PET — one of the most important tools in clinicians’ armamentarium for cancer diagnosis, staging and therapy evaluation — has a significant limitation: It can scan only a portion of the body at a time. That may change soon, with wide implications for research and clinical practice.
Image courtesy of Martin Judenhofer, UC Davis
Typically combined with CT, PET detects the photon signal from a radioactive tracer and its interaction with a target organ. The scanner uses the signal to create images of the organ and related processes, such as its cells’ absorption of glucose. How these cellular processes unfold provides key clues to a cancer’s presence and extent, as well as to its response to therapy. PET can distinguish between lesions in ways CT and MRI cannot, according to Paula Jacobs, PhD, Associate Director of the National Cancer Institute (NCI) Division of Cancer Treatment and Diagnosis Cancer Imaging Program.
“Neither [CT nor MRI] can tell if a lesion is metabolically active,” Jacobs says. “One specific example is lung lesions. A lesion may look much the same on CT if it’s benign, infectious or cancer, but it will appear quite different on ... PET.”
In spite of its utility as a clinical tool, PET is plagued by a fundamental problem, says Simon Cherry, PhD, a radiologist and Distinguished Professor of Biomedical Engineering at the University of California, Davis.
“The way we currently collect our data [using PET] is very inefficient because the scanner only sees part of the body at any one time, but the radiation is all throughout the body, emitting away,” he says.
To solve that problem, the patient needs to be surrounded by detectors that can collect as much of the radioactive tracer’s signal as possible, according to Cherry. He and his colleague, Ramsey Badawi, PhD, Chief of Nuclear Medicine at UC Davis Medical Center and Professor of Radiology and Biomedical Engineering at UC Davis, have developed a PET scanner that is intended to do just that.
A Surge in Signal Collection
After more than a decade of conceptualization, design and development, Cherry and Badawi have developed EXPLORER, a total-body PET scanner with a 6-foot gantry and 560,000 signal detectors — 10 times more than those featured in conventional machines, according to Cherry. Shanghai-based United Imaging Healthcare produced a small-scale version of EXPLORER in early 2017 that is being used in animal trials at UC Davis School of Veterinary Medicine. Cherry and Badawi expect to begin human research trials in 2018.
Conventional PET scanners require a patient to move through the scanner during an exam to image the entire body. With EXPLORER, the patient will enter the bore and remain stationary while the machine obtains a full-body image. Cherry and Badawi predict EXPLORER will improve radiotracer signal collection by a factor of 40 for a whole-body scan.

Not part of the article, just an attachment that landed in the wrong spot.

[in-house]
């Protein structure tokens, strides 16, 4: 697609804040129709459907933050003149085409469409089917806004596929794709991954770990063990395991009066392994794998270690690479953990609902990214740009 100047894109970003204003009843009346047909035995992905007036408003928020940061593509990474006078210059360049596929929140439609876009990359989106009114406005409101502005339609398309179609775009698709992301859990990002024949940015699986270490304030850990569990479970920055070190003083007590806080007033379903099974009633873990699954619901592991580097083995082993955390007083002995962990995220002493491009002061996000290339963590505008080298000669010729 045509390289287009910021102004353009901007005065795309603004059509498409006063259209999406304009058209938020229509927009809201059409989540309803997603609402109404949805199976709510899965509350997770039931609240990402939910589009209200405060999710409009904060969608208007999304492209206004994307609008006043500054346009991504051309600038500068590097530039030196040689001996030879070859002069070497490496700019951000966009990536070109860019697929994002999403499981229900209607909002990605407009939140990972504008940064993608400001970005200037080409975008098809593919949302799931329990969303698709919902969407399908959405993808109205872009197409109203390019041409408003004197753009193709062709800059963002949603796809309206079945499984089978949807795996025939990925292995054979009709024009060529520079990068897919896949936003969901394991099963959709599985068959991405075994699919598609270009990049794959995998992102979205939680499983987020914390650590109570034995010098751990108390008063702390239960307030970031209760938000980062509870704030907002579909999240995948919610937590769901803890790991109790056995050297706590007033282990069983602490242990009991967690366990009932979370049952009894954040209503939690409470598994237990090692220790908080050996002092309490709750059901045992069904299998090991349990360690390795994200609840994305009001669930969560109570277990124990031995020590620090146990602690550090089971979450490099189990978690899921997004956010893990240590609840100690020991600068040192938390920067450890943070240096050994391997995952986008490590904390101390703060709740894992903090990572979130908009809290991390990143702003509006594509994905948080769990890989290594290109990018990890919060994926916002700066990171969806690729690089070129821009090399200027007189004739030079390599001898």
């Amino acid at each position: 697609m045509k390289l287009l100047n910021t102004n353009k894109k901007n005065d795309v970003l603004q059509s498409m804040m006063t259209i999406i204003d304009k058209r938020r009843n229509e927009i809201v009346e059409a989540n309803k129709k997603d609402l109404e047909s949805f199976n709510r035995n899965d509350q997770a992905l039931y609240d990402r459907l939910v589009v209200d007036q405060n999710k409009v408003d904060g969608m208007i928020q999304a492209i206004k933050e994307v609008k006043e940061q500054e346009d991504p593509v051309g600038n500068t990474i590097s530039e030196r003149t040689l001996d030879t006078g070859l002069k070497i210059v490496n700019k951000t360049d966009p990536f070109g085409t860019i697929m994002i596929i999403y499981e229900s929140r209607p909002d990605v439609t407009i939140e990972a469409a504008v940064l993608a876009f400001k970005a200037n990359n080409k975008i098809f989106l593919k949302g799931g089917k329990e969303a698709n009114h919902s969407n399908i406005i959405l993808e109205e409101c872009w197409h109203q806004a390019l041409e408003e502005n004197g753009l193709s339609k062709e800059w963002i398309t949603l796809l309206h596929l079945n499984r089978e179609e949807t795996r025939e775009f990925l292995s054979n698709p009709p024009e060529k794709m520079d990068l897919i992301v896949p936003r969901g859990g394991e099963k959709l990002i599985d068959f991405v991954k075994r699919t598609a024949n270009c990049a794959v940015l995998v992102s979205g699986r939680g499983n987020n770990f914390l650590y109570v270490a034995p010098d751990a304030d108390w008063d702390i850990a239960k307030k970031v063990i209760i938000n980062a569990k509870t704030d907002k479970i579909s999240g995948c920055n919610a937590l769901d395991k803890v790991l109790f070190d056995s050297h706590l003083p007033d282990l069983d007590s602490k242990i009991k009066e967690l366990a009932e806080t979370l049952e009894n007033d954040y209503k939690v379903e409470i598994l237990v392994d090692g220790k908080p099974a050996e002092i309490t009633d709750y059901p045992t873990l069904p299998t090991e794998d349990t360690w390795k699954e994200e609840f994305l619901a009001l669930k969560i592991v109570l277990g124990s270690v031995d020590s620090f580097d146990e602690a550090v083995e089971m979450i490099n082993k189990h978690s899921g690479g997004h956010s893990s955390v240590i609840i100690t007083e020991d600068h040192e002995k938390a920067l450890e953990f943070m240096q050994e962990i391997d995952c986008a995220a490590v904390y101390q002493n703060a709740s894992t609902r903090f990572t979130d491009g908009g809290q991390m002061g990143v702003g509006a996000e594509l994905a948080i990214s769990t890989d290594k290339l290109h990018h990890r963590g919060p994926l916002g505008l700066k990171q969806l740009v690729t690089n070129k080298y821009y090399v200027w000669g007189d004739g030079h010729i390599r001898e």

“You could choose to use that entire factor of 40 to speed up the scan; you could do a scan of the whole body in 1/40th of the time that we currently do the scan,” Cherry says. “A fairly typical 20-minute protocol could now be done in 30 seconds. You could use that factor-of-40 signal collection in other ways, as well, or at least part of it. You could use it to reduce the injected dose ... or to collect more signal and get better-quality scans. You have this massive improvement in signal collection, and you can use it in different ways depending on the task at hand.”
A Game Changer in Caring for Patients?
The impact of EXPLORER on the way clinicians detect and assess cancer, as well as evaluate the success of oncologic therapies, could be tremendous. The machine may be able to identify smaller, less active lesions and allow clinicians to be more definitive in their judgments of treatments’ efficacy, according to Badawi. He says EXPLORER may also eliminate a common problem of PET.
“Breathing motion is the single most important degrading factor in terms of spatial accuracy when scanning the thorax,” Badawi says. “If you [could scan a patient] in 30 seconds, you could do a breath-hold PET.”
A faster scan would be especially important for the pediatric population.
“You can reduce the need for anesthesia or even do away with it in some cases if you scan fast enough,” Badawi says. “[Children] are more susceptible to radiation dose [than adults], but anesthesia itself also carries significant risks — more so than radiation. If you could obviate the need for anesthesia in even a fraction of the pediatric population, that would be a big deal.”
Jacobs, with NCI, cautions that the device faces years of study before it enters clinical care.
“I’d expect the clinical efficacy trials to begin in about four to five years ... in parallel with engineering efforts to bring it to practical and cost-effective manufacturing, followed by gradual expansion of availability over the following years,” she says. “If the increase in throughput and quality are realized, both patient care and healthcare costs will benefit.”